The market opened up the week with a sharp move lower, but has been gradually working its way back up. Is this mini-rally a sign of strength or a trap for bulls? Equities.com asked Toni Turner of TrendStar Trading Group her thoughts in this week's interview, and where she thinks the opportunities are in this market.
EQ: The market got a scare earlier this week sparked by significant concerns coming out of China. Despite some intraday volatility, the major indexes seem to be edging up again. What are your thoughts on the movement so far?
Turner: We have two primary concerns. We have China's potential credit bubble, and we have a sudden rise in interest rates in the U.S. that can potentially give a belly punch to our economy just as it is showing signs of getting on its feet. To me, the move down is understandable, but now we will see if Monday was the so called "bottom" of this move lower on the S&P 500, and if the rebound we are enjoying now is sustainable.
We also had some good news this week with the Case-Shiller index and durable goods orders, as well as other economic reports. Of course, some of the recent bounce in the past few days has been due to a short squeeze. So I don't assume this short term rally is necessarily a signal that everything is OK now. I'll need at least a few more days to see if this is simply short covering or if investors are really getting back into the market.
We have to remember two things: the market typically moves higher heading into a holiday—July 4 is next Thursday—and we are closing out the second quarter, which means there's window dressing right now as we close it out. So next week being a holiday week is going to be shortened and it may be a bit flat, with many institutional traders and investors on vacation. But I believe the week of July 8, we're going to get a reality check.
EQ: Longer-term investors may not like the short-term volatility that we're starting to experience in the market, but for active day traders, does this mean more opportunities to take advantage of?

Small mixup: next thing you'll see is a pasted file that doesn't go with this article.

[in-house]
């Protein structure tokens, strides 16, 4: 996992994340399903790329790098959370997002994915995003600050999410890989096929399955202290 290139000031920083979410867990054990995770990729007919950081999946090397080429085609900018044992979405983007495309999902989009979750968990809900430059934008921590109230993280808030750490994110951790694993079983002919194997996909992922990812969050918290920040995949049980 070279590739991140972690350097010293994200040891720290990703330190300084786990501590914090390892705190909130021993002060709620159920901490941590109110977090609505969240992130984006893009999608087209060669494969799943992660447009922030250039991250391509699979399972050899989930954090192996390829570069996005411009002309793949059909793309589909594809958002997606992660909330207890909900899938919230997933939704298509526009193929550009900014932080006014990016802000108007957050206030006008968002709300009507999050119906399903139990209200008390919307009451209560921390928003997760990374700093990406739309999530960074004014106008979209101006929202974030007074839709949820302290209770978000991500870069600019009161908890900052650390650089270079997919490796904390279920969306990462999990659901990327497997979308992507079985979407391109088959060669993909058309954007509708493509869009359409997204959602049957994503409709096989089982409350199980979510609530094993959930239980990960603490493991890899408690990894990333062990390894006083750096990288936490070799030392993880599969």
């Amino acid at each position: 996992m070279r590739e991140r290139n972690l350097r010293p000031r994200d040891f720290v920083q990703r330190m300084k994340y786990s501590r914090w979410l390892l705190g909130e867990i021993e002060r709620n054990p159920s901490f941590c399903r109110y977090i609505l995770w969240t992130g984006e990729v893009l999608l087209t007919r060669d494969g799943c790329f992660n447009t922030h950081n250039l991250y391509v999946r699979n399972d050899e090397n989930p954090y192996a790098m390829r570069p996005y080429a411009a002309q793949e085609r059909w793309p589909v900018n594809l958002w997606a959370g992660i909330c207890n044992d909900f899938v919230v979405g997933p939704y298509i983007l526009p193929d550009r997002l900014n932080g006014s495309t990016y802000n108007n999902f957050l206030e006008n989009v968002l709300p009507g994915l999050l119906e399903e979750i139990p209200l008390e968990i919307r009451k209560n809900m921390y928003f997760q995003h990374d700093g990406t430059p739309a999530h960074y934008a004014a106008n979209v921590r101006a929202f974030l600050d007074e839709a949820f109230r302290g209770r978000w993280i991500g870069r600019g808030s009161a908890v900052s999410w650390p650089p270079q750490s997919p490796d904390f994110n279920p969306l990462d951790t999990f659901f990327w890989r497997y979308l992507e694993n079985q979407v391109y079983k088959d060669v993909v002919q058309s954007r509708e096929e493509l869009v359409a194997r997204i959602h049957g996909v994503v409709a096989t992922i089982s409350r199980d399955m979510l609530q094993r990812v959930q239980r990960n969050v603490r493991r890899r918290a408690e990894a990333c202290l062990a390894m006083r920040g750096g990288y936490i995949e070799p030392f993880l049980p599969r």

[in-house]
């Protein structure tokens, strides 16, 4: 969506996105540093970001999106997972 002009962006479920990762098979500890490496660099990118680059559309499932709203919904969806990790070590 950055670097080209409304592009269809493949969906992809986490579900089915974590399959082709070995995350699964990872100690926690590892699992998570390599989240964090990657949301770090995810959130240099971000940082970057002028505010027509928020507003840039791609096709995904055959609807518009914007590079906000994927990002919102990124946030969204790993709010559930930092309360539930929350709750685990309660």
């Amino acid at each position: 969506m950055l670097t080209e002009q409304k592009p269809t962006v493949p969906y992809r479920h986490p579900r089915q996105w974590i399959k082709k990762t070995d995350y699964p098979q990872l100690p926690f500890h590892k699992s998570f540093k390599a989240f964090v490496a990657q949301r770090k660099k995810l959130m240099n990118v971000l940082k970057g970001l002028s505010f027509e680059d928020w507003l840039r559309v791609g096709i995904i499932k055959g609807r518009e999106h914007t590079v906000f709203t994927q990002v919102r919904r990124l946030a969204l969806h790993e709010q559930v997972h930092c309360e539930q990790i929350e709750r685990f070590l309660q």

Turner: Absolutely. Short-term traders like volume and volatility. That's our mantra. We can't make money in a flat market. To that point, the last move down and then the quick rebound off of the low gave nimble traders quite a bit to work with.
EQ: Regional bank stocks have been getting more attention, as you tweeted recently. Is this because they stand to benefit if and when the Fed begins to taper the stimulus program?
Turner: That's part of it. Naturally, if interest rates move higher, banks as a whole, will benefit as they can charge customers higher interest rates on loans. Additionally, the Case-Shiller 20 City index came in this week 12.1 percent improved in home prices over the same period last year. Regional banks typically benefit from improving home prices. Plus, we have an infusion of foreign buyers coming into the U.S., mainly from Asia, who are buying up properties, and I know for a fact that certainly not all of them are paying cash. Many of them are financing these purchases. That stands to benefit regional banks.
Also, if you noticed, regional banks did not fall off a cliff when the market moved lower. If you look at the SPDR S&P Regional Banking ETF (KRE), when the market moved lower, the KRE remained above its 50-day moving average, and many of the banks in that space have moved higher over the last few days.
EQ: What are some other stock sectors and industry groups that look appealing to you? Which ones do you want to avoid?
Turner: I do like the regional banks and the KRE on a pullback to between $33 and $33.25. It jumped up over the last couple of days.
If bond prices actually find a low here, and start to rise in the next few days, I might tiptoe into the iShares Dow Jones US Real Estate (IYR). Mostly though, except for quick trades, I'm standing on the sidelines and I'm waiting for the market to decide what it's going to do next.